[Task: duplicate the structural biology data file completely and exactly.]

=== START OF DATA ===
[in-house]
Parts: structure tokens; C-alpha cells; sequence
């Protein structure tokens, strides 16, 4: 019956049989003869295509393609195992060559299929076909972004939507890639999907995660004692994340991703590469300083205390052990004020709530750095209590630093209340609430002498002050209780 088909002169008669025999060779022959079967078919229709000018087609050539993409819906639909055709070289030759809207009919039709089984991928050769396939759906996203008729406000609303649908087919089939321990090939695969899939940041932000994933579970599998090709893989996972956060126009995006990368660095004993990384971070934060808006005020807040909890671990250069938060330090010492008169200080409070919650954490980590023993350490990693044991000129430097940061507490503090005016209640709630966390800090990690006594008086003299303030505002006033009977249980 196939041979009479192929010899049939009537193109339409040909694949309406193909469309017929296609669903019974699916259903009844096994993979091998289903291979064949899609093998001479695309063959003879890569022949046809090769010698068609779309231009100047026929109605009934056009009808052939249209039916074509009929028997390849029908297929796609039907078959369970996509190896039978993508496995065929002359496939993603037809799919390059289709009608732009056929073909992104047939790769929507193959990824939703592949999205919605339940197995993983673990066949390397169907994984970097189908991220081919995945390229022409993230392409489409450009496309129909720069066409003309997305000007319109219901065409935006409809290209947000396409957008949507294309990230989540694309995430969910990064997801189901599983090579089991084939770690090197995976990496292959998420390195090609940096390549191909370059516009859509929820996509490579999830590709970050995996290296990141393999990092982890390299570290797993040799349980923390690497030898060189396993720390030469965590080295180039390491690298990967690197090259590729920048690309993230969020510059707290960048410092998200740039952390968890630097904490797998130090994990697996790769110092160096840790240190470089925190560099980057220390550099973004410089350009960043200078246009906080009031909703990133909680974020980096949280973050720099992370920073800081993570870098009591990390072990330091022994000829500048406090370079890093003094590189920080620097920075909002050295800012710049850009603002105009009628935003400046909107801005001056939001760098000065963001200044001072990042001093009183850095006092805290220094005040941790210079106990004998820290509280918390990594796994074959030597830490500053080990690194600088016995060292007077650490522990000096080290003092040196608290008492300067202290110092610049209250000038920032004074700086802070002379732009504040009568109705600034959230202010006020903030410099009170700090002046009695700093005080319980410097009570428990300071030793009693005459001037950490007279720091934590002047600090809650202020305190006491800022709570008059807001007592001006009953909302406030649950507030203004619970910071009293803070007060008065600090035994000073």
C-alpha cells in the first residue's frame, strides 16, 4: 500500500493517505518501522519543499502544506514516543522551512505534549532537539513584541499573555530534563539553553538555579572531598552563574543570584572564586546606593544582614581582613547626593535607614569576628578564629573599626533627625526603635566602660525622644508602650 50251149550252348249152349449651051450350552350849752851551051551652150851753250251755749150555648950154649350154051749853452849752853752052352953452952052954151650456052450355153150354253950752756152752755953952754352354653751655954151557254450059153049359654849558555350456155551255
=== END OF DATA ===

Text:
[in-house]
Parts: structure tokens; C-alpha cells; sequence
């Protein structure tokens, strides 16, 4: 019956049989003869295509393609195992060559299929076909972004939507890639999907995660004692994340991703590469300083205390052990004020709530750095209590630093209340609430002498002050209780 088909002169008669025999060779022959079967078919229709000018087609050539993409819906639909055709070289030759809207009919039709089984991928050769396939759906996203008729406000609303649908087919089939321990090939695969899939940041932000994933579970599998090709893989996972956060126009995006990368660095004993990384971070934060808006005020807040909890671990250069938060330090010492008169200080409070919650954490980590023993350490990693044991000129430097940061507490503090005016209640709630966390800090990690006594008086003299303030505002006033009977249980 196939041979009479192929010899049939009537193109339409040909694949309406193909469309017929296609669903019974699916259903009844096994993979091998289903291979064949899609093998001479695309063959003879890569022949046809090769010698068609779309231009100047026929109605009934056009009808052939249209039916074509009929028997390849029908297929796609039907078959369970996509190896039978993508496995065929002359496939993603037809799919390059289709009608732009056929073909992104047939790769929507193959990824939703592949999205919605339940197995993983673990066949390397169907994984970097189908991220081919995945390229022409993230392409489409450009496309129909720069066409003309997305000007319109219901065409935006409809290209947000396409957008949507294309990230989540694309995430969910990064997801189901599983090579089991084939770690090197995976990496292959998420390195090609940096390549191909370059516009859509929820996509490579999830590709970050995996290296990141393999990092982890390299570290797993040799349980923390690497030898060189396993720390030469965590080295180039390491690298990967690197090259590729920048690309993230969020510059707290960048410092998200740039952390968890630097904490797998130090994990697996790769110092160096840790240190470089925190560099980057220390550099973004410089350009960043200078246009906080009031909703990133909680974020980096949280973050720099992370920073800081993570870098009591990390072990330091022994000829500048406090370079890093003094590189920080620097920075909002050295800012710049850009603002105009009628935003400046909107801005001056939001760098000065963001200044001072990042001093009183850095006092805290220094005040941790210079106990004998820290509280918390990594796994074959030597830490500053080990690194600088016995060292007077650490522990000096080290003092040196608290008492300067202290110092610049209250000038920032004074700086802070002379732009504040009568109705600034959230202010006020903030410099009170700090002046009695700093005080319980410097009570428990300071030793009693005459001037950490007279720091934590002047600090809650202020305190006491800022709570008059807001007592001006009953909302406030649950507030203004619970910071009293803070007060008065600090035994000073």
C-alpha cells in the first residue's frame, strides 16, 4: 500500500493517505518501522519543499502544506514516543522551512505534549532537539513584541499573555530534563539553553538555579572531598552563574543570584572564586546606593544582614581582613547626593535607614569576628578564629573599626533627625526603635566602660525622644508602650 50251149550252348249152349449651051450350552350849752851551051551652150851753250251755749150555648950154649350154051749853452849752853752052352953452952052954151650456052450355153150354253950752756152752755953952754352354653751655954151557254450059153049359654849558555350456155551255